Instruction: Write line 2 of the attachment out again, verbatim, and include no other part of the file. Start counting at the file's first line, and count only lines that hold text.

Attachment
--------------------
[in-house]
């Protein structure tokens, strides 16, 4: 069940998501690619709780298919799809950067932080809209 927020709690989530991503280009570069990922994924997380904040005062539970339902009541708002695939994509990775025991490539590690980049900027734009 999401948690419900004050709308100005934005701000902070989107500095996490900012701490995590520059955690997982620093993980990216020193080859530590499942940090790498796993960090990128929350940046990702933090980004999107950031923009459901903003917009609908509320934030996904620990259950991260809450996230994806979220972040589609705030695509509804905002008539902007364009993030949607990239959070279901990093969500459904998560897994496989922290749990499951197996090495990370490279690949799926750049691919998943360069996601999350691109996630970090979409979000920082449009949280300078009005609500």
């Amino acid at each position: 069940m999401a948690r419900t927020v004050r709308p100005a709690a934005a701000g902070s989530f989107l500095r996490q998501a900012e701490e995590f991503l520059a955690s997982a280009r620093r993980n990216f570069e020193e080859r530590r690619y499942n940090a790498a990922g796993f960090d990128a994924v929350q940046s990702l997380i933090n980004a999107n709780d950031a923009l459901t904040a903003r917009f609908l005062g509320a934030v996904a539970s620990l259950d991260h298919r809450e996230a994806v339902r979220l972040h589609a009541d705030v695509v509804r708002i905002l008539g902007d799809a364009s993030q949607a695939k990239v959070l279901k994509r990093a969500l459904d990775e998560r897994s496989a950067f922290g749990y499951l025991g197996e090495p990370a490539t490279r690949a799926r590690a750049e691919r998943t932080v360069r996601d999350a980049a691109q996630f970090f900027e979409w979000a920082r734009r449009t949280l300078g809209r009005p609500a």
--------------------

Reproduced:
């Protein structure tokens, strides 16, 4: 069940998501690619709780298919799809950067932080809209 927020709690989530991503280009570069990922994924997380904040005062539970339902009541708002695939994509990775025991490539590690980049900027734009 999401948690419900004050709308100005934005701000902070989107500095996490900012701490995590520059955690997982620093993980990216020193080859530590499942940090790498796993960090990128929350940046990702933090980004999107950031923009459901903003917009609908509320934030996904620990259950991260809450996230994806979220972040589609705030695509509804905002008539902007364009993030949607990239959070279901990093969500459904998560897994496989922290749990499951197996090495990370490279690949799926750049691919998943360069996601999350691109996630970090979409979000920082449009949280300078009005609500």